Through August 31st
Minus Space has launched their first online group exhibition, "On Language," featuring the work of artists Soledad Arias, Richard Kostelanetz, Juan Matos Capote, and Manfred Mohr.
"On Language" explores these New York City-based artists' broad interpretation of language in their work, including their use of letters, numbers, symbols, words, texts, languages, writing, sound, speech, binary code, and sensory experiences.
Argentinean artist Soledad Arias uses language to shift reality through psychological/sensory experiences.
She explains: "Sight: When I visualize a word I hear sound. Its sonorities trigger spatial resonances in myself. Sound: Understanding of an idea permeates me with a sense of awe, a dissolution of limits in the face of new form. Touch: I provoke a shift in time, delay enhances the perception of emotional meaning.
"Physical interaction: The siting of text in the environment adds to words (language) a physical dimension stretching the boundaries of our sensory/psychological experience."
Artist Richard Kostelanetz was born and raised in New York City. He uses letters, numbers, symbols, sounds, words, and texts to create work in multiple media.
He explains: "Having begun as a writer, initially of essays and then of books, which I continue to do, I've made art reflecting my professional origins, first with visual poems and minimal fictions for printed pages.
"Later I put language on larger sheets of paper...I thought about alternative materials for literary forms, making poems entirely of numerals, and fictions wholly of line-drawings whose sequences would suggest a narrative.
"Then I made audiotapes and videotapes entirely of words, followed by wholly literary holograms and films I produced audiotapes entirely about the sound of a certain thing: the language of prayer, New York City, baseball, the sound of Hebrew."
Hailing from the Canary Islands, Spain, artist Juan Matos Capote uses onomatopeic structures to link sounds, language and images.
About his work, he says: "I began to use language some years ago when I began to place onomatopoeic texts, that is, written sounds, onto the surfaces of monochromatic canvases metaphorically, I was listening for a response, wishing for a conversation, as if I was with someone...these onomatopoeias were taken from comics that depicted people sounding pleasure [in print] while having sex. This let me begin to concentrate on the [mixture of the] visual and aural, in consciously mixing the spectator's senses when [they experience the work].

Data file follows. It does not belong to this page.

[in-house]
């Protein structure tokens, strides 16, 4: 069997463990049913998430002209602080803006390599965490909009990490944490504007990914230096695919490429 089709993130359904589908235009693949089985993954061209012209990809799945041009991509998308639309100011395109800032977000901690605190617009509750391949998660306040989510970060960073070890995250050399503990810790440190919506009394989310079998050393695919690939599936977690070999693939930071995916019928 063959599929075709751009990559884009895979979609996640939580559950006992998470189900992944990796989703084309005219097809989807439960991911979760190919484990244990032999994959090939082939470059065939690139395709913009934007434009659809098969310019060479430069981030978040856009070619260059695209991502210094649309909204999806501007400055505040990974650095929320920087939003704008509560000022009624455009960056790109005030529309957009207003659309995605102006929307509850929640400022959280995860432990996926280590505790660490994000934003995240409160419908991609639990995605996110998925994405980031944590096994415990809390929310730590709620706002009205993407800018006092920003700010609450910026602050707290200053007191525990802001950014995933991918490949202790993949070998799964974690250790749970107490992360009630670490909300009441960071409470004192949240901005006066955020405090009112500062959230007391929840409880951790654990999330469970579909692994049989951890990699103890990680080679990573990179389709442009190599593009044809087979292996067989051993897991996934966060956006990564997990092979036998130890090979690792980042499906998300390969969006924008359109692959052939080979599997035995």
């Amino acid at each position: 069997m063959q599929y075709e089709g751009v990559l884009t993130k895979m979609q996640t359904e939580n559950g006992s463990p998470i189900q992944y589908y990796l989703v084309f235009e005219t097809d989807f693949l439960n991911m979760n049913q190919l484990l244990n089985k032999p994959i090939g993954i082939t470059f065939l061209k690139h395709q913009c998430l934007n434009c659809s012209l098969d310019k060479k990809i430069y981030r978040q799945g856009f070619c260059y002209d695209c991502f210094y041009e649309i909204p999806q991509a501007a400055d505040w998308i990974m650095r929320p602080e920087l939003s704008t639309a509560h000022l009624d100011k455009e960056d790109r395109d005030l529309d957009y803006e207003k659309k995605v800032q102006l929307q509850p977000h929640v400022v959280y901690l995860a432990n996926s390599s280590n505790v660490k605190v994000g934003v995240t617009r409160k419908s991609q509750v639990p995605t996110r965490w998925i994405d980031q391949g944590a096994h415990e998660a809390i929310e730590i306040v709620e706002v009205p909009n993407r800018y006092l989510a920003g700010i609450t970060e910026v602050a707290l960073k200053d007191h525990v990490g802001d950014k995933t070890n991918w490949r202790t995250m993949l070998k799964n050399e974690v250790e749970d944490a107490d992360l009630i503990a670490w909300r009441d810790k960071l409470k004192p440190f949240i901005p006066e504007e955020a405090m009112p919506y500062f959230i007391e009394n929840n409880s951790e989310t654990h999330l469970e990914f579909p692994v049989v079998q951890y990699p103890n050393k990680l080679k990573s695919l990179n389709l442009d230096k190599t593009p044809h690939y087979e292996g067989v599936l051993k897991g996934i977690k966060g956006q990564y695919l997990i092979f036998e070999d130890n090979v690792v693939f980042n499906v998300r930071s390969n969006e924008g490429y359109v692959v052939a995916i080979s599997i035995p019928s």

"I also use sentences in my work with the purpose of leading the spectator, or suggesting a [mental/physical] sensation like when I paint it smells of roses on a rose pink canvases, or when I paint Listen: or the text Once upon a time,, stressing the narrative."
Lastly, German-born artist Manfred Mohr uses binary language to create ever-evolving works in digital media. He states: "The semiotic aspect of my work is an important part of my art, visually and content-wise. The complex structure of an n-dimensional hypercube (on which my work has been based for 30 years) is a rich source of material to create and develop signs.
"Since they are created within the rational structure of computer programming, my work is fundamentally an algorithmic art. All signs refer only to themselves and their content is the history of their creation.
"My work incorporates a sequential flow in time and relationships among elements, which gives it the characteristics of a musical language. I therefore describe my art in many instances as 'visual music'."
[Shown: “you are here”, (2002)
Intervention/installation, neon sign, words, timer: 5 seconds on, 5 seconds fades down, 5 seconds fades up. Installation on 42nd Street, Times Square, NYC. Soledad Arias]
About this gallery: Minus Space is an online curatorial and critical project. Minus Space's physical gallery will open in Brooklyn, NY, in 2004.
Minus Space presents the best reductive, concept-based art, including work in painting, drawing, sculpture, installation, photography, video, new media, performance art, architecture, and design.
Reductive, concept-based work is characterized by its use of plainspoken materials, monochromatic or limited color, geometry and pattern, repetition and seriality, precise craftsmanship, and intellectual rigor.
Find out about other art events, in the August 2004 issue of "Arte Six".